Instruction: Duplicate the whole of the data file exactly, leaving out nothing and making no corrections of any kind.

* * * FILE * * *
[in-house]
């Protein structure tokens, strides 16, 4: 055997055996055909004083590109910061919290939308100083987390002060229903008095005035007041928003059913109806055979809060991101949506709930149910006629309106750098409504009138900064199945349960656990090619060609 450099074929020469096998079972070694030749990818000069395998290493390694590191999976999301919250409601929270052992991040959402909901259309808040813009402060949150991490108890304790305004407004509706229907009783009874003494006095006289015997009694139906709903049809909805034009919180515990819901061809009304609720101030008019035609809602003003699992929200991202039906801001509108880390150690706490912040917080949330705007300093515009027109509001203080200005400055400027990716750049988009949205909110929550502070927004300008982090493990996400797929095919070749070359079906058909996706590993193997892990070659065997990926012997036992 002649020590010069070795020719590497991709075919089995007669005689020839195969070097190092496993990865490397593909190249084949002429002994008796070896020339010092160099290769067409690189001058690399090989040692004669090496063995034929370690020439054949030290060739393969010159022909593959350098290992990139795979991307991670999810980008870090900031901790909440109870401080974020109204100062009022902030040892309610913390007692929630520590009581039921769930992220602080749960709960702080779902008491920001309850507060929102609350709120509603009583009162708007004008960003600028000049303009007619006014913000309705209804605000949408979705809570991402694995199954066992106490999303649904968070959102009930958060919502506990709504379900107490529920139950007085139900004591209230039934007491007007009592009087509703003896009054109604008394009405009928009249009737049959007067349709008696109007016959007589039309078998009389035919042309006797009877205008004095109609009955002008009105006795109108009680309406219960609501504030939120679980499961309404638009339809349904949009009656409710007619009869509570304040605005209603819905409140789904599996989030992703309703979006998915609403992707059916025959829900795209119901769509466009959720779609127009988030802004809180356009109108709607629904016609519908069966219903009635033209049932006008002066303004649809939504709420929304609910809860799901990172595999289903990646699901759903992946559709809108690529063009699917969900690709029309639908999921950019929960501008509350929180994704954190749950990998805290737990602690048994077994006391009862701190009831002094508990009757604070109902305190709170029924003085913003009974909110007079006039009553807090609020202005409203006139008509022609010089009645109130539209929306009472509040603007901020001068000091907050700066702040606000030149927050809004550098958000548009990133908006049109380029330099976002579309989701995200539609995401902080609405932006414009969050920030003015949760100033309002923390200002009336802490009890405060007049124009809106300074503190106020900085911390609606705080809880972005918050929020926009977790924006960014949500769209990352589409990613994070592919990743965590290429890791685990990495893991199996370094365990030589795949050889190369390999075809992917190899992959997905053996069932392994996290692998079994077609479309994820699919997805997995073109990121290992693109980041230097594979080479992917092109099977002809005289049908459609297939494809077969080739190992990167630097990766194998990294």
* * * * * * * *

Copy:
[in-house]
């Protein structure tokens, strides 16, 4: 055997055996055909004083590109910061919290939308100083987390002060229903008095005035007041928003059913109806055979809060991101949506709930149910006629309106750098409504009138900064199945349960656990090619060609 450099074929020469096998079972070694030749990818000069395998290493390694590191999976999301919250409601929270052992991040959402909901259309808040813009402060949150991490108890304790305004407004509706229907009783009874003494006095006289015997009694139906709903049809909805034009919180515990819901061809009304609720101030008019035609809602003003699992929200991202039906801001509108880390150690706490912040917080949330705007300093515009027109509001203080200005400055400027990716750049988009949205909110929550502070927004300008982090493990996400797929095919070749070359079906058909996706590993193997892990070659065997990926012997036992 002649020590010069070795020719590497991709075919089995007669005689020839195969070097190092496993990865490397593909190249084949002429002994008796070896020339010092160099290769067409690189001058690399090989040692004669090496063995034929370690020439054949030290060739393969010159022909593959350098290992990139795979991307991670999810980008870090900031901790909440109870401080974020109204100062009022902030040892309610913390007692929630520590009581039921769930992220602080749960709960702080779902008491920001309850507060929102609350709120509603009583009162708007004008960003600028000049303009007619006014913000309705209804605000949408979705809570991402694995199954066992106490999303649904968070959102009930958060919502506990709504379900107490529920139950007085139900004591209230039934007491007007009592009087509703003896009054109604008394009405009928009249009737049959007067349709008696109007016959007589039309078998009389035919042309006797009877205008004095109609009955002008009105006795109108009680309406219960609501504030939120679980499961309404638009339809349904949009009656409710007619009869509570304040605005209603819905409140789904599996989030992703309703979006998915609403992707059916025959829900795209119901769509466009959720779609127009988030802004809180356009109108709607629904016609519908069966219903009635033209049932006008002066303004649809939504709420929304609910809860799901990172595999289903990646699901759903992946559709809108690529063009699917969900690709029309639908999921950019929960501008509350929180994704954190749950990998805290737990602690048994077994006391009862701190009831002094508990009757604070109902305190709170029924003085913003009974909110007079006039009553807090609020202005409203006139008509022609010089009645109130539209929306009472509040603007901020001068000091907050700066702040606000030149927050809004550098958000548009990133908006049109380029330099976002579309989701995200539609995401902080609405932006414009969050920030003015949760100033309002923390200002009336802490009890405060007049124009809106300074503190106020900085911390609606705080809880972005918050929020926009977790924006960014949500769209990352589409990613994070592919990743965590290429890791685990990495893991199996370094365990030589795949050889190369390999075809992917190899992959997905053996069932392994996290692998079994077609479309994820699919997805997995073109990121290992693109980041230097594979080479992917092109099977002809005289049908459609297939494809077969080739190992990167630097990766194998990294």